New York News
City to pay $2 million to mom in Rikers beating death
NEW YORK -- New York City has agreed to pay $2 million to the mother of a young man who was killed at the Rikers Island jail by a cartel of fellow inmates who sometimes acted as enforcers for corrupt prison guards, the family said Friday.
Christopher Robinson, 18, was jailed for a minor parole violation in 2008, when he was fatally beaten by a group of inmates in a detention unit for teenage prisoners.
Prosecutors later said the attack was the work of a gang of youths who had been enlisted by guards to help maintain rigid control over the unit. The intimidation campaign, nicknamed The Program, didn't stop at enforcing typical jailhouse rules. Prosecutors said the crew robbed fellow inmates of commissary chits and phone privileges and even decided who was allowed to use chairs in a common room.
Two corrections officers, Michael McKie and Khalid Nelson, pleaded guilty to assault and attempted assault in connection with the case. McKie was sentenced to two years in jail, an amount roughly equal to the time he already spent in jail awaiting trial. Nelson got a year. Neither was implicated of any direct involvement in Robinson's death. Two inmates are serving sentences of 10 and 12 years in the killing.
A spokeswoman for the city's legal department didn't immediately comment.
"It just hurts every day, and it doesn't get any better, and this will not help," Robinson's mother, Charnel, said Friday at a news conference.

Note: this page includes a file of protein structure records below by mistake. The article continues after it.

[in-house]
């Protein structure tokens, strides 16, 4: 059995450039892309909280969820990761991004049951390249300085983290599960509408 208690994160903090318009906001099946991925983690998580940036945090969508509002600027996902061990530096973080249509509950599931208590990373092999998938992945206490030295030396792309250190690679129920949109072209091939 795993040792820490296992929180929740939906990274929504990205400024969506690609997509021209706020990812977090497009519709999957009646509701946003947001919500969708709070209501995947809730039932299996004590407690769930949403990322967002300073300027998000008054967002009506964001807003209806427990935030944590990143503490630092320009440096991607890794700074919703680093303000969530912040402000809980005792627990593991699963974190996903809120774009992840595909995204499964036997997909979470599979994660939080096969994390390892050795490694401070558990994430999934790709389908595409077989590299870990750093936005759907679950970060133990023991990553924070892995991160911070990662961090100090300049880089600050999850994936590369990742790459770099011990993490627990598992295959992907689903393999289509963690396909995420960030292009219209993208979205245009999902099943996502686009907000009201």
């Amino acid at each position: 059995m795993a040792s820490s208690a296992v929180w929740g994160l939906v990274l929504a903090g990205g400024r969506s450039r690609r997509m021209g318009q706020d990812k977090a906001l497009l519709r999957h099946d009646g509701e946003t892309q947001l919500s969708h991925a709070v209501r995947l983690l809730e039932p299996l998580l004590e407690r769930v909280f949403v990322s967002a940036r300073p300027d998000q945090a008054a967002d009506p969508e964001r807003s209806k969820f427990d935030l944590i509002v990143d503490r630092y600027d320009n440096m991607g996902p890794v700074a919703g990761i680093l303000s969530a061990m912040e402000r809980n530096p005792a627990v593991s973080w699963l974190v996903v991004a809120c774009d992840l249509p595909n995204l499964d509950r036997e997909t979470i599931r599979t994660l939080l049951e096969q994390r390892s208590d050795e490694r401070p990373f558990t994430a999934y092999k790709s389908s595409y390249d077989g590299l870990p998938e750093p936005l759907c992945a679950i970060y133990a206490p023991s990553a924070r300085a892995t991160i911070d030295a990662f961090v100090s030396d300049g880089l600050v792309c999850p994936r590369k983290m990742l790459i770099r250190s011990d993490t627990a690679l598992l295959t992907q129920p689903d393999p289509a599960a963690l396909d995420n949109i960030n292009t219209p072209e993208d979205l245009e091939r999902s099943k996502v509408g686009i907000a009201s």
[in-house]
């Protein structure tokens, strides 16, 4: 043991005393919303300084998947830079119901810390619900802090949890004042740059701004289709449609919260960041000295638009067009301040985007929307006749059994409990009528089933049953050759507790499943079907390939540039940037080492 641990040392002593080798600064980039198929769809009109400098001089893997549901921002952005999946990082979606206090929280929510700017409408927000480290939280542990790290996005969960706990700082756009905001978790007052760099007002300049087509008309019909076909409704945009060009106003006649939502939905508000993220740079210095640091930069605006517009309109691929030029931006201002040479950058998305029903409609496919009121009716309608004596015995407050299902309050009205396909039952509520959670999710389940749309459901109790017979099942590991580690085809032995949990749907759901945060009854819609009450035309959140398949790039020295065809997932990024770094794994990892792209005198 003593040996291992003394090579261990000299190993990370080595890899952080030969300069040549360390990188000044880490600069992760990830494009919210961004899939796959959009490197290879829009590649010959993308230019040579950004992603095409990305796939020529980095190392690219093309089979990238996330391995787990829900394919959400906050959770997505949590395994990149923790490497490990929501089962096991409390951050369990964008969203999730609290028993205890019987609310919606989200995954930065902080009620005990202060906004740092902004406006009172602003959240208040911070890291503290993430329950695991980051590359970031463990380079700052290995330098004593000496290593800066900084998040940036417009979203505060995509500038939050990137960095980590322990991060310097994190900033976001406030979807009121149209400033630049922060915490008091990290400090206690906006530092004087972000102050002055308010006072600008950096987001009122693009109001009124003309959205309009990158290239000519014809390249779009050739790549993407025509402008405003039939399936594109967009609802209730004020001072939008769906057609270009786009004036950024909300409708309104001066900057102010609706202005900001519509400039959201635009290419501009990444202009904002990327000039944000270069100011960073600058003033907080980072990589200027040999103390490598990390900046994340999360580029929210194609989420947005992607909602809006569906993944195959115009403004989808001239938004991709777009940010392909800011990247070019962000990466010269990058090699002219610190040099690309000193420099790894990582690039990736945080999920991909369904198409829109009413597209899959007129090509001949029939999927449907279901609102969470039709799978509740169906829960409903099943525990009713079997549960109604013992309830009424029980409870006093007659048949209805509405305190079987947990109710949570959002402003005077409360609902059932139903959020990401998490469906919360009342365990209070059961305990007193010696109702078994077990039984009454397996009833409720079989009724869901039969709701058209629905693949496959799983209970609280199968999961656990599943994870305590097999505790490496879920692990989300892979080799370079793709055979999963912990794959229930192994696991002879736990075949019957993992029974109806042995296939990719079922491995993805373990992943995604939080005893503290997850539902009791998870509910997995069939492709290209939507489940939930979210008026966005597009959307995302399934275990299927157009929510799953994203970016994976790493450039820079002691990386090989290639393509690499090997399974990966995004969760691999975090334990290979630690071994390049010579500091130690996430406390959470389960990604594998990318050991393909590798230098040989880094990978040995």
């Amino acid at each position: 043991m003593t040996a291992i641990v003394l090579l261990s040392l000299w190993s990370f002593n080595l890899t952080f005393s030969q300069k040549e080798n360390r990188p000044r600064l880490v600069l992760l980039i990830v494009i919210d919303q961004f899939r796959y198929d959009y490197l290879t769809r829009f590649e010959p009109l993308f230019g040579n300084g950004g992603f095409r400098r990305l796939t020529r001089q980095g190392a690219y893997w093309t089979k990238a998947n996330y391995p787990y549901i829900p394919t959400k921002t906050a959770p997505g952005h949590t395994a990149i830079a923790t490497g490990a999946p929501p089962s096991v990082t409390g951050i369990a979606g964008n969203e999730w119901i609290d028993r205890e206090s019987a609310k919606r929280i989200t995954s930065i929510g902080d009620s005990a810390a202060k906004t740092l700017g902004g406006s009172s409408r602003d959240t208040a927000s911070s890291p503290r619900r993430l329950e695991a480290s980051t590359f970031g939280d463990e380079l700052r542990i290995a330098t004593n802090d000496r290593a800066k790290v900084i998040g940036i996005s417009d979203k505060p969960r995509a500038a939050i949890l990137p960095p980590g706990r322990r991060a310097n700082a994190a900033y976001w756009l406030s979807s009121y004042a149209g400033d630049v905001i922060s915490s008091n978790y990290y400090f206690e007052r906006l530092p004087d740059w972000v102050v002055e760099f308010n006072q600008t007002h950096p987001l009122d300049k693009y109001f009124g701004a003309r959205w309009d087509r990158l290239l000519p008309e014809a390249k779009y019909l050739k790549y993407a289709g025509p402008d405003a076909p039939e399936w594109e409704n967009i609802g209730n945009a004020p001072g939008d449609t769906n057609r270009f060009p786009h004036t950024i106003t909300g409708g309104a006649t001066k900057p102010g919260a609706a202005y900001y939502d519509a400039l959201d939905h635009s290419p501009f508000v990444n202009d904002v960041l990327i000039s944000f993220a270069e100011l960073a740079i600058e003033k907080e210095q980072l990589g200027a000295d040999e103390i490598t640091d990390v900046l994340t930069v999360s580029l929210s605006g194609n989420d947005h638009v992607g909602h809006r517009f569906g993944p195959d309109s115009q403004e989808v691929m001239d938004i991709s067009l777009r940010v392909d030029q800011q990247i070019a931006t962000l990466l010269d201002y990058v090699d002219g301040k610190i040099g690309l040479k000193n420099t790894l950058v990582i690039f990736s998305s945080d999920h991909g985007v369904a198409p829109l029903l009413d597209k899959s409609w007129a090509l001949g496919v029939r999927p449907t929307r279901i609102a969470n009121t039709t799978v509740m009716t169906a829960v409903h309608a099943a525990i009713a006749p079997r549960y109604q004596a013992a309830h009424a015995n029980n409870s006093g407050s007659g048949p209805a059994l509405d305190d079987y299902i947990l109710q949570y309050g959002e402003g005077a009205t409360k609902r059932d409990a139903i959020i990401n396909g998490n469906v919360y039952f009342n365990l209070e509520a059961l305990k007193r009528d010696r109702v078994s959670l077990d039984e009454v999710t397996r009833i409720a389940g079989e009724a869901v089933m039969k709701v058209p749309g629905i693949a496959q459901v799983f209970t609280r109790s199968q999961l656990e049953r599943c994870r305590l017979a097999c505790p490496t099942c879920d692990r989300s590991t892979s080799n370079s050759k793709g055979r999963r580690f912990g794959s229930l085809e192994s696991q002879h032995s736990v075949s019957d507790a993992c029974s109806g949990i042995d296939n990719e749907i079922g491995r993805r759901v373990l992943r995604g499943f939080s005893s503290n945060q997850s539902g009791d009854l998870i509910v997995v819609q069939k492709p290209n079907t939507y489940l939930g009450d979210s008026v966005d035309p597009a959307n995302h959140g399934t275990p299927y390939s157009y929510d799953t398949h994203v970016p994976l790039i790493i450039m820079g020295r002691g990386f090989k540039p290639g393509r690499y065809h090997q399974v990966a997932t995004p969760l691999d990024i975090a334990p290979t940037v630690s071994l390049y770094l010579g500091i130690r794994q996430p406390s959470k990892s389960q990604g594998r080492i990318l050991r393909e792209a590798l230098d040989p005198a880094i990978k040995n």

She said her son was putting his life back together when he was jailed for breaking a probation curfew to work late at a new job.
"When he left this world, I was extremely proud of him," she said. "He made a mistake. He paid for it, and I expected him to come home."
The settlement came just days after a different group of 11 current and former inmates filed a federal lawsuit claiming similar abuses throughout the city's massive jail system.
The suit, which seeks class-action status, alleged that the city's jails were plagued by an entrenched "pattern of brutality" under which guards routinely use savage force on inmates suspected of breaking rules.
Department of Correction officials have denied that any brutality pattern exists and that guards like McKie and Nelson are rare exceptions. Over the years, however, the city has paid large sums to settle several suits arguing that guards turn a blind eye to beatings. At least one other guard in the same Rikers housing unit was sentenced to six years in prison for his involvement in the rogue disciplinary system.
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